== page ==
We give you the full rundown of The Boite Singers’ Festival.
Victoria’s iconic multicultural music organisation The Boite has been providing a platform for artists from diverse cultural backgrounds for the last 42 years. The organisation grew out of a concert held in The Rocks, Sydney in January 1978. The following year, The Boite established headquarters in Melbourne, where its operations continue to this day.
Along with the intimate café concerts for which it is best-known, The Boite’s annual programming includes larger-scale theatre events, music festivals and the occasional choral spectacular. One of The Boite’s most enduring traditions is the Singers’ Festival, which is back again from Friday April 30 to Saturday May 1 at Abbotsford Convent.
Born of a recognition that singing is an apt lure for participation in the arts, The Boite’s inaugural Singers’ Festival took place in 1999 at the Daylesford Town Hall. It remained stationed in Daylesford until 2016 when weather events meant it had to be relocated to the Abbotsford Convent.
The 2021 event will bring together singers of all ages for a full-day of workshops and choir performances as well as an opening-night concert from South African a cappella group, Makepesi. The likes of Greek-Australian singer-songwriter Anthea Sidiropoulos and Sri Lankan-born troubadour Suzette Herft will present workshops, while the Bulgarian and Georgian male vocal ensemble, Gorani, and Dutch-singing community choir, Zing!, will also take part. As ever, the free Lunchtime Choirs Concert in the Convent’s Heritage Gardens is not to be missed.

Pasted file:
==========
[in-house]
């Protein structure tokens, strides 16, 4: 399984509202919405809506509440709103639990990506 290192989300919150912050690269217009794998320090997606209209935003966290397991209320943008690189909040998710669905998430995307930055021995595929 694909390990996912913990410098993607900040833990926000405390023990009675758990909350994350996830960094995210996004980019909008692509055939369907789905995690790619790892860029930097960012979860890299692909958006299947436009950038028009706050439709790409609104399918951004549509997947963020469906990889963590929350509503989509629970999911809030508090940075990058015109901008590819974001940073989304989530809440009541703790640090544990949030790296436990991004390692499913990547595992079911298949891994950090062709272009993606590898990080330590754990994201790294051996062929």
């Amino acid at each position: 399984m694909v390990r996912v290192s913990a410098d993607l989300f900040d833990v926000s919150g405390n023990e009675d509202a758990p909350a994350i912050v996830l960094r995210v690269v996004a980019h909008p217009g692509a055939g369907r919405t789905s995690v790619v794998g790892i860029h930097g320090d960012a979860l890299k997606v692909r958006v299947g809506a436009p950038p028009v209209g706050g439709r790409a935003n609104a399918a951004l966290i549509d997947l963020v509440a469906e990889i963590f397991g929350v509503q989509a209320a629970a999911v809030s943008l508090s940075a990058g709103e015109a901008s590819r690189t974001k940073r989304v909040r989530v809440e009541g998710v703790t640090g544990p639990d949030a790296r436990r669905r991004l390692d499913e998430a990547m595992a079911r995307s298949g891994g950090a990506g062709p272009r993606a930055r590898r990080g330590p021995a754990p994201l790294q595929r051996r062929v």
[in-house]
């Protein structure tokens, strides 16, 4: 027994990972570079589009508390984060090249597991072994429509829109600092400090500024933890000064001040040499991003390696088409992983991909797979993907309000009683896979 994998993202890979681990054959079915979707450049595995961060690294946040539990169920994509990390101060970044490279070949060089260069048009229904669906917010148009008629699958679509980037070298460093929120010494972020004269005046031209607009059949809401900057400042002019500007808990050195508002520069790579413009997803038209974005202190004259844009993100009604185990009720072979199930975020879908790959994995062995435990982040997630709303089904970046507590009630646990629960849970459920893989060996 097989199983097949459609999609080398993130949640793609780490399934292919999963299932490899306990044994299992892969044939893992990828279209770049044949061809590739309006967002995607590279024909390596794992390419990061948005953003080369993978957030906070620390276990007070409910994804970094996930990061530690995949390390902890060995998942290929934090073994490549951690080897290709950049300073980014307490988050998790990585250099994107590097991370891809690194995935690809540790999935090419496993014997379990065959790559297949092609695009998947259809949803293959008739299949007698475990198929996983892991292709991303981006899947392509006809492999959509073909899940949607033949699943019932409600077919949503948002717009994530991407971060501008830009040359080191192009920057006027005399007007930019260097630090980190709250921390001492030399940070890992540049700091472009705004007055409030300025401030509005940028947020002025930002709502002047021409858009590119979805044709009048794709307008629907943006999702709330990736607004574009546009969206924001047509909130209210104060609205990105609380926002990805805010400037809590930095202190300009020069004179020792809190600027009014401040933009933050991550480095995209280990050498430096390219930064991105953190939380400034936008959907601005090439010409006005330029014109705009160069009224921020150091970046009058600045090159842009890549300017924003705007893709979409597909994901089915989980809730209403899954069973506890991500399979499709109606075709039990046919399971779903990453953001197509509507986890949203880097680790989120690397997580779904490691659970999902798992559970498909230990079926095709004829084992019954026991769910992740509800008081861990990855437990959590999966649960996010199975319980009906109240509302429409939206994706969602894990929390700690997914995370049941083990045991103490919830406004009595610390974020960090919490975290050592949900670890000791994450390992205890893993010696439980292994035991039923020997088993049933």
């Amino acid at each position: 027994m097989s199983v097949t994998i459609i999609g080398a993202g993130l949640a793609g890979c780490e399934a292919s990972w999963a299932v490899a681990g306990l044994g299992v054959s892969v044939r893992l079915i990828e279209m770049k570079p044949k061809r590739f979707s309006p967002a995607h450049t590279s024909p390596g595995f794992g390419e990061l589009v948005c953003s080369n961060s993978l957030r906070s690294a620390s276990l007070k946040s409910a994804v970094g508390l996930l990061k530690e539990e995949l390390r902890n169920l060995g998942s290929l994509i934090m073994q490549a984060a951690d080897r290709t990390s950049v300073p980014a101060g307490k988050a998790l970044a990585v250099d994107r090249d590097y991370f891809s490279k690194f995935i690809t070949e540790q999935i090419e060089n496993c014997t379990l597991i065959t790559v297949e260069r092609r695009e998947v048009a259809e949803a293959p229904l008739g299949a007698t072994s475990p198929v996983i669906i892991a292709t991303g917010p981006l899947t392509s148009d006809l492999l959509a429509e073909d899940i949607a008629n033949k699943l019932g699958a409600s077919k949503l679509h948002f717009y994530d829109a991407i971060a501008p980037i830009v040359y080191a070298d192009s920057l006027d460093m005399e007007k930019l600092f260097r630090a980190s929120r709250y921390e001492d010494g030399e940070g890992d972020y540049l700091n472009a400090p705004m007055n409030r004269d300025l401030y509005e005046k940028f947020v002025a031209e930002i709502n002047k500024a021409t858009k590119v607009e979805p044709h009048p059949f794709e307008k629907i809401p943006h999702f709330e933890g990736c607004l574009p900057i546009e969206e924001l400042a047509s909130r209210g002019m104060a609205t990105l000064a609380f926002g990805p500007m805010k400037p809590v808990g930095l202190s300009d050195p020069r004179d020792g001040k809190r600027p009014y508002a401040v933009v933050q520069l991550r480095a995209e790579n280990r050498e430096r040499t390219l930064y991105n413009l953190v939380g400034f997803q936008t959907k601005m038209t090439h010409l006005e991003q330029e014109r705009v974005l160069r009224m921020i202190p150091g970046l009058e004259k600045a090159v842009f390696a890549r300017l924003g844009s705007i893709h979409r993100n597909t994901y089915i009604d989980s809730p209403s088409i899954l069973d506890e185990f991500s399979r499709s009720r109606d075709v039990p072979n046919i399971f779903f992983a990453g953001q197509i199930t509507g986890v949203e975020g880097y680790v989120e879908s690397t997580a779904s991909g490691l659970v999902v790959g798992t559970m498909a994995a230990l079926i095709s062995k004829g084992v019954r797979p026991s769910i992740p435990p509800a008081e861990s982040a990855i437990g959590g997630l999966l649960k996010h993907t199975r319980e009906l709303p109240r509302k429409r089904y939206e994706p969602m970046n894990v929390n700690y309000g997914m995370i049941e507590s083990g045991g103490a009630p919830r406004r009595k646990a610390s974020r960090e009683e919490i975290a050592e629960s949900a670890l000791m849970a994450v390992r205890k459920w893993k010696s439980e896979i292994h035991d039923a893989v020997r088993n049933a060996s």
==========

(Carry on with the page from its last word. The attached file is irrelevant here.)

Here are our top picks from the 2021 Singers’ Festival timetable.
The repertoire of Melbourne-based a cappella group Makepesi encompasses both contemporary and traditional South African songs. Led by veteran performer Valanga Khoza, the collective of five powerful vocalists will launch this year’s Singers’ Festival with a performance in the style of legendary South African male choral group, Ladysmith Black Mambazo.
Khoza left South Africa in 1976 in order to escape the struggles of living through apartheid. Storytelling has always been a major component of Khoza’s live performances, as he relates anecdotes from his South African upbringing and travels across the world as a refugee.
Taking place at The Oratory on Friday April 30 from 7:30pm
Finding your Voice with Hatha Yoga
Melbourne-via-Delhi artist Avijit ‘Avi’ Misra is as versatile as they come. In addition to being a singer, songwriter, producer and bandleader, Misra is a trained hatha yoga teacher. Misra’s original music is built around baritone vocals, folk storytelling and experimental electronic production. For this Saturday morning Finding Your Voice workshop, Misra will oversee a positive yoga and chanting session to prepare the diaphragm for a big day of singing.
Going down in the Salon on Saturday May 1 from 7:45-8:30am
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Born in South Africa’s Sotho-speaking city of Kroonstad, Sello Molefi has carved out an illustrious career CV, appearing in stage productions of The Lion King across South Africa, Australia and London’s West End as well as composing music for various film and theatre projects.